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The world needs to transition to clean energy. But this massive transformation runs up against political obstacles. Local governments, national political parties, and corporations are obstructing the clean energy transition. And yet there is bipartisan support for communities on the front lines of the energy transition to receive compensation and investment. This chapter introduces the idea that these policies face credibility challenges and questions about local economic benefits. Next, we connect this discussion around the climate impasse with earlier economic transitions due to globalization, automation, national parks, and environmental protections. Finally, we argue that top-down approaches miss these credibility concerns. Instead, a bottom-up process of listening to impacted communities is crucial to unlock the climate impasse.
Why is the world not moving fast enough to solve the climate crisis? Politics stand in the way, but experts hope that green investments, compensation, and retraining could unlock the impasse. However, these measures often lack credibility. Not only do communities fear these policies could be reversed, but they have seen promises broken before. Uncertain Futures proposes solutions to make more credible promises that build support for the energy transition. It examines the perspectives of workers, communities, and companies, arguing that the climate impasse is best understood by viewing the problem from the ground up. Featuring voices on the front lines such as a commissioner in Carbon County deciding whether to welcome wind, executives at energy companies searching for solutions, mayors and unions in Minnesota battling for local jobs, and fairgoers in coal country navigating their uncertain future, this book contends that making economic transitions work means making promises credible.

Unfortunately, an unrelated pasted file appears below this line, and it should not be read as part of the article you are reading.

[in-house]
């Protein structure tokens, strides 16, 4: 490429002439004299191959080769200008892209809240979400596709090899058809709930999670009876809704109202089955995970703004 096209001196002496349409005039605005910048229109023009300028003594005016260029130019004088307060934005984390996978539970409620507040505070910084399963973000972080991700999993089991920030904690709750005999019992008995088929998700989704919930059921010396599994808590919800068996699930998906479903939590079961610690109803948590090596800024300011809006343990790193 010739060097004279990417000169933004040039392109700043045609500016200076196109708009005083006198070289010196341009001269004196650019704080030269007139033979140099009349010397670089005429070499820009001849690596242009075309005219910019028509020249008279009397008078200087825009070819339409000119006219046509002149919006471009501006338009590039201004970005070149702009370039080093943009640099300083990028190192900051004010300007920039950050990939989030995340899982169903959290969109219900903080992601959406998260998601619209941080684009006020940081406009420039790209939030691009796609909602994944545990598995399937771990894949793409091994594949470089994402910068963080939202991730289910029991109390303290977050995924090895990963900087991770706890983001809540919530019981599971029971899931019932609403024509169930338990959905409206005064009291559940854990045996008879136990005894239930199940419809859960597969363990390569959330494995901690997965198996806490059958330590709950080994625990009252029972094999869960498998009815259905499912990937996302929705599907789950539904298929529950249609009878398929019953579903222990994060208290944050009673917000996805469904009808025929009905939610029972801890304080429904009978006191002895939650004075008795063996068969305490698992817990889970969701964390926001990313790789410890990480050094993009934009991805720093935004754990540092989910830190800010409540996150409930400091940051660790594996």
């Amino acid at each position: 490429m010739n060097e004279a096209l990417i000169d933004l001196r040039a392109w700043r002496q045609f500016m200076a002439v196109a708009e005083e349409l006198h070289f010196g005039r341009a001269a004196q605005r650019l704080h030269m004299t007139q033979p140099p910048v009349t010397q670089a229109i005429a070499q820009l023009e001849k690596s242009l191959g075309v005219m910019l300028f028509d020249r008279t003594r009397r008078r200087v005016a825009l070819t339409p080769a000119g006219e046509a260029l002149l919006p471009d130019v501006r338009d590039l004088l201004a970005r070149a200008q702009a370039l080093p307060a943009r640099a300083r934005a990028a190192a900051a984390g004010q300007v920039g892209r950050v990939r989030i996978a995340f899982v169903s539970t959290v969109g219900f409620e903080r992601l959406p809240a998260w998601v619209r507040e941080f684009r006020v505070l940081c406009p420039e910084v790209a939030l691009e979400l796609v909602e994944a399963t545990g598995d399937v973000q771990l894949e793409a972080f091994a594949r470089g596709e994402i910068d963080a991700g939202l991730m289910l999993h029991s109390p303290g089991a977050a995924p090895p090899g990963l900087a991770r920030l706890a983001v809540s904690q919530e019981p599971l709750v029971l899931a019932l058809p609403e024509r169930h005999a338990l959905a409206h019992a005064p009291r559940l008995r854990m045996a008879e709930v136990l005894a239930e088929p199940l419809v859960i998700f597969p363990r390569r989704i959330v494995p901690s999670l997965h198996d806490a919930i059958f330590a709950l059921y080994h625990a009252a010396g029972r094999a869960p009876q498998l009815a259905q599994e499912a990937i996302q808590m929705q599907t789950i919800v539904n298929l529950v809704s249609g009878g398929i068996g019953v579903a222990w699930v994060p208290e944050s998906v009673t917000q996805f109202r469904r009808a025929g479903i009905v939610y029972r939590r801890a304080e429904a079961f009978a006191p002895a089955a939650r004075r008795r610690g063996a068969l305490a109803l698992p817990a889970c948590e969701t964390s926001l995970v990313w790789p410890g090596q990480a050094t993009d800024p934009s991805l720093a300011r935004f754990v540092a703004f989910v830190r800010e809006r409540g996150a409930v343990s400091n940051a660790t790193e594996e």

The concluding chapter brings together key insights from each of the preceding chapters, reflecting on the analytical added value that a global political economy perspective has provided with regard to an understanding of energy transitions. The last part of the chapter speculates on possible pathways to change in light of the preceding analysis, concluding with the need to bring about shifts in power (given the title of the book) – not just transitions in technology, finance and production – and institutional reforms, however these might be shaped.
In this chapter, I explore the destabilising role of social mobilisation and cultural shifts, in creating ruptures and generating demands for alternative energy systems and in actually doing the work of transition and wider transformative change by building alternative pathways. I briefly trace early struggles over energy systems from the London smogs and creation of the UK Factories Act during the industrial revolution, through the long histories of indigenous forms of activism against extractivism, to contemporary battles for energy and climate justice, and resistance to new infrastructures, projects and policies that further embed rather than disrupt the fossil fuel economy. I point to how mobilisations have sought to challenge existing political economies and distributions of power, as well as to construct alternative ones. I explore the interrelationships between strategies then describe the rich ecology of resistance, including lobbying, litigation and direct action, pressuring all parts of systems of production, finance and governance, as well as seeding alternatives for incumbent actors to crush or ignore, co-opt or replicate and learn from, or even support and scale up.
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